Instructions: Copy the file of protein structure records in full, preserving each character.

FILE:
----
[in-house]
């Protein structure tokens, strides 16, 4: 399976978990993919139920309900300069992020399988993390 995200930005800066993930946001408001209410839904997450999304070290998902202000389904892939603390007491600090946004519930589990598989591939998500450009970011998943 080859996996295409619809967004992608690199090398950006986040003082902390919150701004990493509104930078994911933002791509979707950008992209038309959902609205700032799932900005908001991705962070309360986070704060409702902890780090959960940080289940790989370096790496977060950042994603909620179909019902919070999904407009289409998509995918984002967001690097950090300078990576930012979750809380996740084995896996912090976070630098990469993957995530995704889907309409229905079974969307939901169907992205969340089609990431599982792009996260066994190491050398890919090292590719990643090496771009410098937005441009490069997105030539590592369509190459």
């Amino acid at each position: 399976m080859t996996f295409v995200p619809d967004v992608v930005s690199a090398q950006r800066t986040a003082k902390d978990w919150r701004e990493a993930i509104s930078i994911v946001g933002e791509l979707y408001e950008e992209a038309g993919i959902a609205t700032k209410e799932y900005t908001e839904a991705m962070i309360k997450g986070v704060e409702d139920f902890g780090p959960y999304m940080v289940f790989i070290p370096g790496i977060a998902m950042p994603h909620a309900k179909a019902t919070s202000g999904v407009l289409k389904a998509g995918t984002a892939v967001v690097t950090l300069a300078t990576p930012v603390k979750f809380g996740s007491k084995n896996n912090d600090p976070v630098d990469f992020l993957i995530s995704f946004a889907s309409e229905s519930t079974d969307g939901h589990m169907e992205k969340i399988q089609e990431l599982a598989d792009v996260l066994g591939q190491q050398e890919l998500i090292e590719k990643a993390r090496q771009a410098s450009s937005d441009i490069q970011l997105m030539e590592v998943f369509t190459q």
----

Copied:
[in-house]
């Protein structure tokens, strides 16, 4: 399976978990993919139920309900300069992020399988993390 995200930005800066993930946001408001209410839904997450999304070290998902202000389904892939603390007491600090946004519930589990598989591939998500450009970011998943 080859996996295409619809967004992608690199090398950006986040003082902390919150701004990493509104930078994911933002791509979707950008992209038309959902609205700032799932900005908001991705962070309360986070704060409702902890780090959960940080289940790989370096790496977060950042994603909620179909019902919070999904407009289409998509995918984002967001690097950090300078990576930012979750809380996740084995896996912090976070630098990469993957995530995704889907309409229905079974969307939901169907992205969340089609990431599982792009996260066994190491050398890919090292590719990643090496771009410098937005441009490069997105030539590592369509190459």
């Amino acid at each position: 399976m080859t996996f295409v995200p619809d967004v992608v930005s690199a090398q950006r800066t986040a003082k902390d978990w919150r701004e990493a993930i509104s930078i994911v946001g933002e791509l979707y408001e950008e992209a038309g993919i959902a609205t700032k209410e799932y900005t908001e839904a991705m962070i309360k997450g986070v704060e409702d139920f902890g780090p959960y999304m940080v289940f790989i070290p370096g790496i977060a998902m950042p994603h909620a309900k179909a019902t919070s202000g999904v407009l289409k389904a998509g995918t984002a892939v967001v690097t950090l300069a300078t990576p930012v603390k979750f809380g996740s007491k084995n896996n912090d600090p976070v630098d990469f992020l993957i995530s995704f946004a889907s309409e229905s519930t079974d969307g939901h589990m169907e992205k969340i399988q089609e990431l599982a598989d792009v996260l066994g591939q190491q050398e890919l998500i090292e590719k990643a993390r090496q771009a410098s450009s937005d441009i490069q970011l997105m030539e590592v998943f369509t190459q």